Discover the best ports to buy. From ruby and tawny to vintage, there's a port to suit your taste and budget. See how our reviewer rated them during our taste test.
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I don't think I have ever enjoyed a taste test as much as this one. The quality of port is at an all-time high, from the cheapest rubies on supermarket shelves, to vintage ports. It was very hard narrowing it down to ten bottles.
Port is made by taking very ripe grapes grown in the Douro Valley and crushing them to extract as much colour and flavour as possible (the top wines are still trodden by foot). Then, while there is still lots of unfermented sugar, brandy is added which kills the yeasts and stops fermentation.
The wines then spend some time in wood, with the lowest quality sold ready to drink as ruby port and the best, only made in special years, bottled as vintage port. Vintage ports need 15-20 years minimum in bottle before being ready to drink and require decanting.
Then there are tawny ports which are barrel-aged for longer with oxygen contact, like with sherry, until they lose their colour and take on a nutty quality. They can be superb and are sold ready to drink with no need to decant. Whereas most port should be drunk within a week or so of opening, an open bottle of tawny will last for months, if not years.
Finally, there is white port made from white grapes which, though still sweet, is usually drier than the red version. It makes an excellent aperitif.
In Britain, we tend to associate port with stilton but it is a suprisingly versatile wine: white port is great with tonic; ruby and cheaper tawnies can be used in cocktails in place of vermouth; a chilled tawny makes a nice aperitif; and young vintages are a perfect fit with dark chocolate. In short, port is for life, not just for Christmas.
The best port 2019
Graham’s Blend No 5 white port
A modern take on white port made with two grape varieties, Malvasia Fina and Moscatel Gallega which are cold-fermented and sold unaged to preserve primary fruit. It’s intensely aromatic with floral, honey and citrus fruits, and makes a cracking alternative to gin when mixed with tonic.
Churchill Aperitif white port
More of a traditional style of white port, aged in oak with a little oxygen contact. It smells like muscovado sugar wrapped in orange peel, on the palate more oranges and tangerines with nutty notes on the finish. Makes the ultimate white port and tonic but also delicious with cheese and fresh fruit.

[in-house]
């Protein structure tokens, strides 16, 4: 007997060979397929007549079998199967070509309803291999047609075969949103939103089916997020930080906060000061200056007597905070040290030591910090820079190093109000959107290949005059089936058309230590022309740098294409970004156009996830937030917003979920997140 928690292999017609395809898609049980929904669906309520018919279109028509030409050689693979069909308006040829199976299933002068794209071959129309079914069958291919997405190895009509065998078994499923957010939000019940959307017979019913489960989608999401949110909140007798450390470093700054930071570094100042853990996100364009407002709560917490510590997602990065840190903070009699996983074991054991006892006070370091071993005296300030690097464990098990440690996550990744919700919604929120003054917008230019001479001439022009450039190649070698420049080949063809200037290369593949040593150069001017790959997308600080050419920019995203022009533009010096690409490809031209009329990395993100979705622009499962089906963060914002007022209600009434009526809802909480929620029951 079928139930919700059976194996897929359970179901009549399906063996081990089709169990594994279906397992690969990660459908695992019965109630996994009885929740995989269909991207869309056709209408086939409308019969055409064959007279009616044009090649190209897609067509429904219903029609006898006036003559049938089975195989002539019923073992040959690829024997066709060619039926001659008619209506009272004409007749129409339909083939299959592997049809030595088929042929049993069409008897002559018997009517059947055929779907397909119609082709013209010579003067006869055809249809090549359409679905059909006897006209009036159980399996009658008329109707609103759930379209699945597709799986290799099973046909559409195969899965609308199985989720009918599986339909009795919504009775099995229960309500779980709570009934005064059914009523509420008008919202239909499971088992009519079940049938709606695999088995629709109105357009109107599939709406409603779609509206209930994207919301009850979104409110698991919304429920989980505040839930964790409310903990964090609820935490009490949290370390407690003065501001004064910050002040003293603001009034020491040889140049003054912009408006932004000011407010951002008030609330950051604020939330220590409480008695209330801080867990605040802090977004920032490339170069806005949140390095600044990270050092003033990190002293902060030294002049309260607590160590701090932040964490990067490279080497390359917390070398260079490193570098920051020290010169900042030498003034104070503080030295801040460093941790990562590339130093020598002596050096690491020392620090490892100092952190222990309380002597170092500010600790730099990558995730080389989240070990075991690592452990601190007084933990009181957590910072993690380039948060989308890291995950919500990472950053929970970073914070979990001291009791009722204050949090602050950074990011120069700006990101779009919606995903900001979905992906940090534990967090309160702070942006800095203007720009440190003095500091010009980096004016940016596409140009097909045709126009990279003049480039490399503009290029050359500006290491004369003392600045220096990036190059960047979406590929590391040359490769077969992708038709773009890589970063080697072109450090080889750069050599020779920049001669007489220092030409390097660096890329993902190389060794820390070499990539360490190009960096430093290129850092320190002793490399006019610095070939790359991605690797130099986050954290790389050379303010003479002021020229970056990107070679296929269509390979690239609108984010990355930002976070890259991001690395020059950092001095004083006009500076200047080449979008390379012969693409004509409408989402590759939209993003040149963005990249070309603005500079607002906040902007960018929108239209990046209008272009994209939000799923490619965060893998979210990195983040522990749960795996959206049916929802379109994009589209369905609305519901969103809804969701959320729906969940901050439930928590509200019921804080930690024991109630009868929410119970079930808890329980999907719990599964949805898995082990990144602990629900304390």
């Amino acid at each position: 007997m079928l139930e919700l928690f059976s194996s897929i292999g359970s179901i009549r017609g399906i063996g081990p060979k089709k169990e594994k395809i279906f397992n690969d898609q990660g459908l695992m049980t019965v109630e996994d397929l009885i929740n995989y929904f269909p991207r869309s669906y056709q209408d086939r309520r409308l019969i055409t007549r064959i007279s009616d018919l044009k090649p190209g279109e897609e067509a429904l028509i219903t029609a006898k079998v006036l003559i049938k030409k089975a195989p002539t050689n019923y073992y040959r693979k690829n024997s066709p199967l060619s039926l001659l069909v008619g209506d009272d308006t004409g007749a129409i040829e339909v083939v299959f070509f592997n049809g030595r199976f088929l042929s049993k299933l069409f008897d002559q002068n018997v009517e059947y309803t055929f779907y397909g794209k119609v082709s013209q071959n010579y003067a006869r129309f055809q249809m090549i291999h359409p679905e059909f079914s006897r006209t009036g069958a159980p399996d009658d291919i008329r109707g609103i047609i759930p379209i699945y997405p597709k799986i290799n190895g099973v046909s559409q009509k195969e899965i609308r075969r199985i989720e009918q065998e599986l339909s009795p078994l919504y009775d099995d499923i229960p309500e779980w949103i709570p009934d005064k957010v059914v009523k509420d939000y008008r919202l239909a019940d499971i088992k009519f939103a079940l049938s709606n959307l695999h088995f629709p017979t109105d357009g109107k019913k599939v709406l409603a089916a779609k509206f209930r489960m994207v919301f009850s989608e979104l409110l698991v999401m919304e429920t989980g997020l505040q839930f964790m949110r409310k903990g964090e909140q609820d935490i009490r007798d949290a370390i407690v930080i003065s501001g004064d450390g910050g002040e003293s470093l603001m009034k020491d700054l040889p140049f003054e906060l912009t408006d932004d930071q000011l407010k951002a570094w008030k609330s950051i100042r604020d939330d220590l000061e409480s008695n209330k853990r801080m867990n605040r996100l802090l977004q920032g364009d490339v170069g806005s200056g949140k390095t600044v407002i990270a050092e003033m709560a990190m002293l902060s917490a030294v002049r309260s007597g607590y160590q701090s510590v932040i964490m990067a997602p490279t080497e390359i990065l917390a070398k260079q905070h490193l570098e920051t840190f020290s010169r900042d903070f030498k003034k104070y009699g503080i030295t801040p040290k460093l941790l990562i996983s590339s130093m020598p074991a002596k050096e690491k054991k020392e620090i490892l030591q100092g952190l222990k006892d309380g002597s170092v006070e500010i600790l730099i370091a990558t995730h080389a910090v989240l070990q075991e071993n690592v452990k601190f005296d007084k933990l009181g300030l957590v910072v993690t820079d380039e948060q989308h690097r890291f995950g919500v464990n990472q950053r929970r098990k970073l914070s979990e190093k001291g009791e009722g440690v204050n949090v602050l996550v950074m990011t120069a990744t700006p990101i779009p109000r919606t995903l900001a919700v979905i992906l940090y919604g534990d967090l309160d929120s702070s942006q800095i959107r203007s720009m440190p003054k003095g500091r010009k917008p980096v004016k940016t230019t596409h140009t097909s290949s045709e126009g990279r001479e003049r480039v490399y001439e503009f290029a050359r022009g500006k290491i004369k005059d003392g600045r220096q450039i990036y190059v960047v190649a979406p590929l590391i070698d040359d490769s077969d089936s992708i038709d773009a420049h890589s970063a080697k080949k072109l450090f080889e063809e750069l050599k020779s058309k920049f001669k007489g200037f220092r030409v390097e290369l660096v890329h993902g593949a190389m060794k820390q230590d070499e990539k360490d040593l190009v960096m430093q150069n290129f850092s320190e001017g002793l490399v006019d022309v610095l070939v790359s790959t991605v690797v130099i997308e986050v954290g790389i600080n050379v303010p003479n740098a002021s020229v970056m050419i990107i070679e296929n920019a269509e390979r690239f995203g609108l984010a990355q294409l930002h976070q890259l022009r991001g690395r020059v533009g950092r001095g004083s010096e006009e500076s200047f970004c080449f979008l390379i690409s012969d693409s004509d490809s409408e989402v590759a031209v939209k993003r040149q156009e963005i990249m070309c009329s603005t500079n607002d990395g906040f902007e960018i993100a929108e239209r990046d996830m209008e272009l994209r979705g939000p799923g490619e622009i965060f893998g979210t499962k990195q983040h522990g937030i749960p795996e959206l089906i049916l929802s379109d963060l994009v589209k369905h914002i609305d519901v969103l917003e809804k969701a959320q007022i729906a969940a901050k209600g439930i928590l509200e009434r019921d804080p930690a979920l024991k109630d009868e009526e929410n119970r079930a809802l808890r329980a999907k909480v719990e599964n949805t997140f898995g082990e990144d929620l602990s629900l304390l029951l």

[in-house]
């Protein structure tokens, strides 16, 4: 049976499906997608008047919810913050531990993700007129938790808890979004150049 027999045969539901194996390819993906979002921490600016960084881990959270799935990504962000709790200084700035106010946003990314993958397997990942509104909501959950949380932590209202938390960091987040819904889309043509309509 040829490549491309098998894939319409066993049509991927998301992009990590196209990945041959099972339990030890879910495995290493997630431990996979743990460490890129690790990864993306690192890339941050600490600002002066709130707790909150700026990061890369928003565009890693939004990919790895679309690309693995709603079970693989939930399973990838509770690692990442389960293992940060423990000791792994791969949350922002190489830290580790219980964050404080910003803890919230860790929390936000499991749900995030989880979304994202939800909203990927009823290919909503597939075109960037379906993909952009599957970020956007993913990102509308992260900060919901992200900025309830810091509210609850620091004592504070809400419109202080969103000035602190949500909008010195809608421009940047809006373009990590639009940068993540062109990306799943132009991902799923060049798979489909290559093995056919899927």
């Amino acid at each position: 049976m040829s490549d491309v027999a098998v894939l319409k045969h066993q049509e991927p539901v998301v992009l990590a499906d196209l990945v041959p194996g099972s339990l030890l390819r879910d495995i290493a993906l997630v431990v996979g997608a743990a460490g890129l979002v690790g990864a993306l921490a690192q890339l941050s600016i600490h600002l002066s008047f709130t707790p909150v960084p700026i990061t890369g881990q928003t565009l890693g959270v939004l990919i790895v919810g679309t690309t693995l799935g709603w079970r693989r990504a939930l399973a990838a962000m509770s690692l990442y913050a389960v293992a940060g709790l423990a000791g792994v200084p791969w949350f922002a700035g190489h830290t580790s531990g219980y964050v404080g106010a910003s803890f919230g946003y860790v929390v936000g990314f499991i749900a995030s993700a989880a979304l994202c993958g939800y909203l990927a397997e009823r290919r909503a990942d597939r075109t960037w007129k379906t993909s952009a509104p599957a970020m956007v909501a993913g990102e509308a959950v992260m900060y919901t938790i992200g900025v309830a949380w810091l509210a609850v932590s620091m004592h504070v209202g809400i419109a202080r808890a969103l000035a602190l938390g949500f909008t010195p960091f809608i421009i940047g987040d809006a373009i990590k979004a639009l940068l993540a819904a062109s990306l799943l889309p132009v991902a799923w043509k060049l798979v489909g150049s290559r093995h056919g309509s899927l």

Harvey Nichols (£19)
Berry Bros. & Rudd St James’s finest reserve port
The cheapest style of port but made one of the Douro Valley’s smaller producers, Quinta de la Rosa, there’s not a shortage of class. Spicy but mellow on the palate, floral and aromatic. With its ripe dark fruit and subtle spicing, it comes across like a younger softer vintage port.
Calem LBV 2011 port
An LBV is from a single vintage but aged for up to six years in wood, so once bottled it is ready to drink. The best, like this, have much of the character of vintage port. This has green fennel-like notes to it, very typical of the region, with masses of blackberry fruit. The tannins are really soft and leave a lingering leathery finish.
Maynard's LBV 2015 port
Another LBV, but this is an altogether mellower proposition as revealed by the red colour. It smells of North African spices and roses petals, on the palate it’s light with figs and subtle, candied notes and a certain nuttiness on the finish. It’s like a cross between a tawny and a vintage, offering incredible value for money.
Tesco Finest 10-year-old tawny port
Made by one of Porto's great families, the Symingtons, this is another wine that offers great value. It's a blend of wines with an average age of 10 years, giving it the ripe strawberry fruit of young wines but with the nuttiness of older ones. One to give people who think they don't like port.
The complexity is astounding with orange peel, tobacco and masses of candied fruit. And just when you think it's over, a wave of walnuts hits you and goes on for a good 15 minutes. I don’t think you will find so much pleasure anywhere for the money. Blimey!
Fonseca Guimaraens 2004 vintage port
In years that aren't quite good enough for vintage port, producers will release a wine under a second label. These tend to offer exceptional value and generally mature quicker. Here, there is lots of youthful black cherry and plum, but age has brought out leather and a little tobacco.
Taylor’s 1985 vintage port
Where else but from the Douro could you find a 34-year-old wine from one of the region’s greatest producers for under a £100 a bottle? The tannins have melted now and it’s beginning to take on baking spices and other mature notes. It's a joy now, but really there's no hurry to drink this.
Quinta do Noval vintage 2003 port
Normally you'd have to wait years to drink a vintage Noval but 2003 was an atypical vintage. It has an aromatic nose with just a hint of leather; the tannins are soft with exquisitely fresh fruit on the palate, almost like a red burgundy. This is spicy, aromatic and long.
This review was last updated in November 2019. If you have any questions or suggestions for future reviews, or spot anything that has changed in price or availability, please get in touch at firstname.lastname@example.org. For information on alcohol guidelines, read our guide to drinking responsibly.